Paraplegics Return to Normal Life After Adult Stem Cell Treatment
MedIndia.net, June 15, 2007
Thanks to a breakthrough stem cells treatments being offered in India, those individuals who have complete paralysis of the lower half of the body could potentially walk once again.
Many paraplegics have been able to return to normal life after being treated at the Lifeline Multi-Specialty Hospital (LMSH). The hospital has nearly perfected the treatment they use to give paraplegics that ability to walk.
The U.S. was among the technologically advanced countries that deemed the use of autologous bone marrow fluids containing stem cells as a futile treatment for paraplegics. But the research and development division of LMSH, The Lifeline Institute of Stem Cell Therapy and Research (LISTR), was able to achieve this very "impossibility" using the self generated stem cells.
The treatments provide a path away from embryonic stem cells and away from controversy.
It was not long ago that the lack of a cure for paralysis confined the man who once played "Superman" on the big screen to a wheelchair. Hollywood star Christopher Reeves supported the research while waiting and hoping during the last part of his life for a cure.
"Using the money provided by the late movie icon to improve the lot of paraplegics throughout the world, we have turned four ordinary people who faced a dismal future into supermen," said J. S. Raj Kumar, the chairman of LMSH.
After losing the ability to be mobile as a result of rare medical disorders or due to accident, all four of these men had no hope.
But now, with no signs remaining of his debilitating condition, 25-year-old Akbar has made a full recovery. After being involved in a construction accident in Dubai last year, he was brought to LMSH on a stretcher while in a coma. His parents are now searching for a bride so that Akbar can be wed because his recovery has been so encouraging.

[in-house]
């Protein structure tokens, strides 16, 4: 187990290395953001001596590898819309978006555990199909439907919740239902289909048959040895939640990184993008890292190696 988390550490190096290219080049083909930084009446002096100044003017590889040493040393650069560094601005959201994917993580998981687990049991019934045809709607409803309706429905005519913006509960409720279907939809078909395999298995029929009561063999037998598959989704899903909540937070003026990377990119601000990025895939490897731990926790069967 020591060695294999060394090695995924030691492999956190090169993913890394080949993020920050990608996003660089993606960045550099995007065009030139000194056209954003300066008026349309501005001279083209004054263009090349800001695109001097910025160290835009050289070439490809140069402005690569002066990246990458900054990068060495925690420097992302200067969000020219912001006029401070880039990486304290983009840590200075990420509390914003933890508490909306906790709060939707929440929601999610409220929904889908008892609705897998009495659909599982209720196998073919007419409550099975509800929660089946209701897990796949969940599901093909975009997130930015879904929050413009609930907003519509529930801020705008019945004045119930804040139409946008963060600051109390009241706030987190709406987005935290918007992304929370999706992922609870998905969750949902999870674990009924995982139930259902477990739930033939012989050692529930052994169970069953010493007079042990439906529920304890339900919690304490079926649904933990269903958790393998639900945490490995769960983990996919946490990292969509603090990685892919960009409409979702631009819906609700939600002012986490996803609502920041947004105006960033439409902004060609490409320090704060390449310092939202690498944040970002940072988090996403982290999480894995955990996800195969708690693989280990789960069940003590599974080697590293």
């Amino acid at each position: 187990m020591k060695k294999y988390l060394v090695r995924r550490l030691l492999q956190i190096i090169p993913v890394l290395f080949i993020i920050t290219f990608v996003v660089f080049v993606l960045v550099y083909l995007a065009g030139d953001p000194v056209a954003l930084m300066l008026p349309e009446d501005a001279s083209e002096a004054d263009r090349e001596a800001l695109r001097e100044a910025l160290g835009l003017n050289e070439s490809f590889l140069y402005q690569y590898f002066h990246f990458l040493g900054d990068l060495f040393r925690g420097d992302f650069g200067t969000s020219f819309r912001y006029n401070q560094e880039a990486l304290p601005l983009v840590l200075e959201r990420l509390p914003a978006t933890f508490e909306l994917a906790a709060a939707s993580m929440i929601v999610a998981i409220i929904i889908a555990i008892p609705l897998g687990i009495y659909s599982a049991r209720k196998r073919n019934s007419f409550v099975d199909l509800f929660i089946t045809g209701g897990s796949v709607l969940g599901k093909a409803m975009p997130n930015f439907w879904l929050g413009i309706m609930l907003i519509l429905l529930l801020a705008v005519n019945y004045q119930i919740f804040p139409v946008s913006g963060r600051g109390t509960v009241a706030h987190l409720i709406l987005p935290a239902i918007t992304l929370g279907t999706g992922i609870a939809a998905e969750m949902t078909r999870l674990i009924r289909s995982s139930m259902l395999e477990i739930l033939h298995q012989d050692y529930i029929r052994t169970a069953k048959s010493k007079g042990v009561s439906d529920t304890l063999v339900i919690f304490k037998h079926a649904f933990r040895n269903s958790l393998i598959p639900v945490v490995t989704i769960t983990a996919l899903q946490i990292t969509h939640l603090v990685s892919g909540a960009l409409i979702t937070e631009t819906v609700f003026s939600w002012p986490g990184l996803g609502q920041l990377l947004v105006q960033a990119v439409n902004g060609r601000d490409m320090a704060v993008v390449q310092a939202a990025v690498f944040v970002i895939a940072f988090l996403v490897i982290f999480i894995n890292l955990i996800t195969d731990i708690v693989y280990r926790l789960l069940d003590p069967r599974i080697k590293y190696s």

"We harvest between 100 and 200 ml of stem cells in fluid form from the afflicted patients themselves and inject them into their spinal cords carefully to bring about this 'miracle' that has been cleared by statutory health bodies not only in India, but also in all major premier medical institutions abroad including the US."
"We have the highest global rate of success of 34 percent after sustained treatment to 50 select patients," said Raj Kumar.
More remarkable results can be found when one studies the cases of Transverse Myelitis (a devastating inflammation of the spinal cord that can cause irreversible paralysis) sufferer Srinivas, who an aspiring accountant from Chennai, and also Prabhdeep, a musician from Punjab who was paralyzed following a motor accident. Both patients are 19-years-old.
"I had no feeling from the chest downwards after the mishap. Now I can walk with a little help," said Singh, whose legs were encased in braces and moved with the assistance of attendants and a metal contrivance."
In his lower abdomen, Srivnivas has now regained feeling. He has also regained bladder control.
The treatment has not been limited to only the young either despite Dr. Kumar's preference to treat "quicker and better healing" younger patients. After falling on his back from a height of 11 feet about two months ago, 46-year-old A. R. K. Reddy opted for the treatment. He was rendered completely immobile after his lumbar spine was fractured in multiple places.
Today, after the stem cell treatment, the engineer who was employed in a multinational company, has regained sensation in the lower body as well as control over his bladder. He can now stand up and move using a walker.
Paraplegics aren't the only patients who can benefit from stem cell treatment.
Stem cells can be a viable alternative for cardiac bypass surgeries and liver transplants. LISTR worked on developing stem cell treatments for these other conditions in conjunction with Japan's Nichi Centre for Regenerative Medicine (NCRM).
"Stem cell therapy can cure disabled livers, rejuvenate tired hearts, and make the pancreas of chronic diabetes patients secrete insulin to reduce dependency on injections and pills for a lifetime," said Raj Kumar.
The cost is another appealing aspect. With a success rate of below 15 percent and a cost of almost 20 times more, regular treatments like transplants are a waste considering only Rs.150,000 ($3,700 U.S. dollars) is needed for a stem cell treatment.
17 patients have shown marked improvement out of the 50 who are under intensive treatment. Another 100 are waiting in line to benefit from the remarkable stem cell treatments after being inspired by the recovery of so many other patients.